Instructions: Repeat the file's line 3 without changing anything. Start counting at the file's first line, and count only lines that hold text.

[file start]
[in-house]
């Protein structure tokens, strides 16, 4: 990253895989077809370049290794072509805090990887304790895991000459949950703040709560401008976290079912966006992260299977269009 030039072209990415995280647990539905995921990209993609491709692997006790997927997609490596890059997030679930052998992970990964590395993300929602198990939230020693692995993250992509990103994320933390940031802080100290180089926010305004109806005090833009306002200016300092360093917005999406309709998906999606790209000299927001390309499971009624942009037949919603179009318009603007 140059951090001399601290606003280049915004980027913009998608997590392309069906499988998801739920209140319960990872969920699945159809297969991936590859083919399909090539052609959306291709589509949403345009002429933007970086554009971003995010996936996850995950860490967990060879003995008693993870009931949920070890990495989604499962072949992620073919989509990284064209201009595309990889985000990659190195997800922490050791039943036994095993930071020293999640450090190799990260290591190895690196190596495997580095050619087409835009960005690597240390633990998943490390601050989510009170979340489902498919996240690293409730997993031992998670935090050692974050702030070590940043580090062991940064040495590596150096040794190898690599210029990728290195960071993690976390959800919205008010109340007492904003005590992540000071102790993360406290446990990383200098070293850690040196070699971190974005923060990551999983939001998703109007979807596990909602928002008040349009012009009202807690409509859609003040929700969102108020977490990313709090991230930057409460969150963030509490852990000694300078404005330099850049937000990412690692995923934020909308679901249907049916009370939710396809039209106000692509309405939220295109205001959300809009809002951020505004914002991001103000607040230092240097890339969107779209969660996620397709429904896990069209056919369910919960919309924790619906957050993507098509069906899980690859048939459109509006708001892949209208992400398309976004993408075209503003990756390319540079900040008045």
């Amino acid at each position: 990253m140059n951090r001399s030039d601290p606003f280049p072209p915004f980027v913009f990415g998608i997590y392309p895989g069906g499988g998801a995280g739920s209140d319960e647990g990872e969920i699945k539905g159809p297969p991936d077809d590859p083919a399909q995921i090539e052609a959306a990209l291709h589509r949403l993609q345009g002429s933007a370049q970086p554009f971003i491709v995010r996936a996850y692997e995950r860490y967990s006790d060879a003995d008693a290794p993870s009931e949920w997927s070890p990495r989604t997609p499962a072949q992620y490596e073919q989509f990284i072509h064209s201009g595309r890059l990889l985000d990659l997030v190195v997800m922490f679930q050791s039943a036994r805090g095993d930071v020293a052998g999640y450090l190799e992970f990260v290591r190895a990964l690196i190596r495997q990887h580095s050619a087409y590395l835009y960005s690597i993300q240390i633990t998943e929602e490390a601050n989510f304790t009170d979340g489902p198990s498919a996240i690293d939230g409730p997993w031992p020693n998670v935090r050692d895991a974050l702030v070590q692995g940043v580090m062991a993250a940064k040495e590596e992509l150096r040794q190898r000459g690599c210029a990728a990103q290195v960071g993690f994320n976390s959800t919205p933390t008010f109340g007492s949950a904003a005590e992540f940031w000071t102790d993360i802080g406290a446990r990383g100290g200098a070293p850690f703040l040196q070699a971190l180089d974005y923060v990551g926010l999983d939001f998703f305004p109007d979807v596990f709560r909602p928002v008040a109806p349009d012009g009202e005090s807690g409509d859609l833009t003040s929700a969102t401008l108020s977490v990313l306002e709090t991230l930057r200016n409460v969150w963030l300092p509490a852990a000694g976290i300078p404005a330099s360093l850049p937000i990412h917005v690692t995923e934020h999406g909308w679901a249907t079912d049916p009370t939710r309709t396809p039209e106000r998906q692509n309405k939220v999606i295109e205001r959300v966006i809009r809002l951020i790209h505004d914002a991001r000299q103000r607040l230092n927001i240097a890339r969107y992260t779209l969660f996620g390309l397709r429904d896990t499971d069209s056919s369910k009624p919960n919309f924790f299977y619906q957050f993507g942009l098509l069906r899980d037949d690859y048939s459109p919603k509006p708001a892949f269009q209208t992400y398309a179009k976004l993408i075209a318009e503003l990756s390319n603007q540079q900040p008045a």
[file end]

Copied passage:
């Amino acid at each position: 990253m140059n951090r001399s030039d601290p606003f280049p072209p915004f980027v913009f990415g998608i997590y392309p895989g069906g499988g998801a995280g739920s209140d319960e647990g990872e969920i699945k539905g159809p297969p991936d077809d590859p083919a399909q995921i090539e052609a959306a990209l291709h589509r949403l993609q345009g002429s933007a370049q970086p554009f971003i491709v995010r996936a996850y692997e995950r860490y967990s006790d060879a003995d008693a290794p993870s009931e949920w997927s070890p990495r989604t997609p499962a072949q992620y490596e073919q989509f990284i072509h064209s201009g595309r890059l990889l985000d990659l997030v190195v997800m922490f679930q050791s039943a036994r805090g095993d930071v020293a052998g999640y450090l190799e992970f990260v290591r190895a990964l690196i190596r495997q990887h580095s050619a087409y590395l835009y960005s690597i993300q240390i633990t998943e929602e490390a601050n989510f304790t009170d979340g489902p198990s498919a996240i690293d939230g409730p997993w031992p020693n998670v935090r050692d895991a974050l702030v070590q692995g940043v580090m062991a993250a940064k040495e590596e992509l150096r040794q190898r000459g690599c210029a990728a990103q290195v960071g993690f994320n976390s959800t919205p933390t008010f109340g007492s949950a904003a005590e992540f940031w000071t102790d993360i802080g406290a446990r990383g100290g200098a070293p850690f703040l040196q070699a971190l180089d974005y923060v990551g926010l999983d939001f998703f305004p109007d979807v596990f709560r909602p928002v008040a109806p349009d012009g009202e005090s807690g409509d859609l833009t003040s929700a969102t401008l108020s977490v990313l306002e709090t991230l930057r200016n409460v969150w963030l300092p509490a852990a000694g976290i300078p404005a330099s360093l850049p937000i990412h917005v690692t995923e934020h999406g909308w679901a249907t079912d049916p009370t939710r309709t396809p039209e106000r998906q692509n309405k939220v999606i295109e205001r959300v966006i809009r809002l951020i790209h505004d914002a991001r000299q103000r607040l230092n927001i240097a890339r969107y992260t779209l969660f996620g390309l397709r429904d896990t499971d069209s056919s369910k009624p919960n919309f924790f299977y619906q957050f993507g942009l098509l069906r899980d037949d690859y048939s459109p919603k509006p708001a892949f269009q209208t992400y398309a179009k976004l993408i075209a318009e503003l990756s390319n603007q540079q900040p008045a």